City council decides Tuesday whether a controversial housing project for Aberdeen should get a second public hearing after the first one drew more than 50 people and lasted more than three hours.
Proponent Craftsman Ventures has scaled down its plans to build duplexes and an apartment building on a 2.2-hectare parcel between some single-family homes and Aberdeen elementary school.
The land was owned by a church and zoned for its use, but never developed. The church sold it to Craftsman, which is seeking rezoning for its multi-family housing project.
The proposal originally called for 64 units in total, but that’s been scaled back to 58 units. The original 17 visitor parking stalls have been expanded to 24.
As well, the buffer zone between the duplexes and the nearest homes has been widened from eight metres to between 29 and 50 metres.
City community development manager Randy Lambright said Friday staff are recommending the proposal go to another public hearing. But staff also recommended approval of the original plan because it creates in-fill rather than sprawl.
“We supported the original rezoning for 64 units, this scales it back a bit,” he said.
“We believe it addresses some of the concerns raised by the neighbourhood and by council. They’ve increased some parking stalls, they’ve addressed storm drainage.”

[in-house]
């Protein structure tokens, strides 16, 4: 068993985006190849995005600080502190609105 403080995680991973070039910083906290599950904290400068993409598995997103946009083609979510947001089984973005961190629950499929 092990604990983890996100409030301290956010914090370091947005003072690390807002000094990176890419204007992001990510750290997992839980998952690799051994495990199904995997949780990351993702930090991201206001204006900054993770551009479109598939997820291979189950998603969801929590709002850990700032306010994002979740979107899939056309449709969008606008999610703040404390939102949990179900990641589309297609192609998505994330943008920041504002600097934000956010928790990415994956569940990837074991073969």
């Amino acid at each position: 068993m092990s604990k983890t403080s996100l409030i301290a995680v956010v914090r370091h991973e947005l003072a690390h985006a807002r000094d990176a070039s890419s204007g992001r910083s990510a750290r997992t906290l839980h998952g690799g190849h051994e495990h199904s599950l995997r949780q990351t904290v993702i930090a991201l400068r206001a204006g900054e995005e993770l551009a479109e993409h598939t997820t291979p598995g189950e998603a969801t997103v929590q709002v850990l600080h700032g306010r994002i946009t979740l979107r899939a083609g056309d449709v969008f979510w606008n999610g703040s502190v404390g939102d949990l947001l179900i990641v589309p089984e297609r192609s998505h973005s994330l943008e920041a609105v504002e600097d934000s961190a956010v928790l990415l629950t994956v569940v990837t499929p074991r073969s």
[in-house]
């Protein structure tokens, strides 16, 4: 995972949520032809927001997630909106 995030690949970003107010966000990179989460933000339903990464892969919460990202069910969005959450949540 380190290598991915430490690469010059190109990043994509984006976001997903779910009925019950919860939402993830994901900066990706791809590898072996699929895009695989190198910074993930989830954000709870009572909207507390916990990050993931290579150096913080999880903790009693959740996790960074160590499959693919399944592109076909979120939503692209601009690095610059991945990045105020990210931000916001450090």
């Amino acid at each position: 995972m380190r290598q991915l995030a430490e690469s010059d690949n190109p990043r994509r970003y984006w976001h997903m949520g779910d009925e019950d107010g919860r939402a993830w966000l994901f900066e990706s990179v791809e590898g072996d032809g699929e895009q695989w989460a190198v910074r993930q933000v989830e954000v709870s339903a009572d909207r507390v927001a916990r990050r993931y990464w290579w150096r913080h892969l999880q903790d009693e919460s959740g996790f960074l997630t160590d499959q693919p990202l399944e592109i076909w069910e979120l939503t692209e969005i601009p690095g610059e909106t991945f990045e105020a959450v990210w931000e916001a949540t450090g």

In May, the proposal went to a public hearing attended by more than 50 people who explained their concerns to council for more than three hours. Council turned down the rezoning.
In June, Craftsman president Bill Hatswell presented modifications he made to his plan to appease some of those concerns. Council voted to allow an appeal of his revamped proposal.
Whether that gets another public hearing will be determined Tuesday.
Lambright said the shadow impacts of the altered plan pulls the taller buildings back from the houses that are downhill from the project property.
“They’ve indicated by pulling it back and removing or relocating some of the units, it would be no different than some of the trees on the site now casting shadows,” he said.
The one issue that hasn’t been addressed that some in the neighbourhood brought up was access/egress. Neighbours wanted it moved further off the northwest property line, but that couldn’t be done without possibly reducing the number of units even more.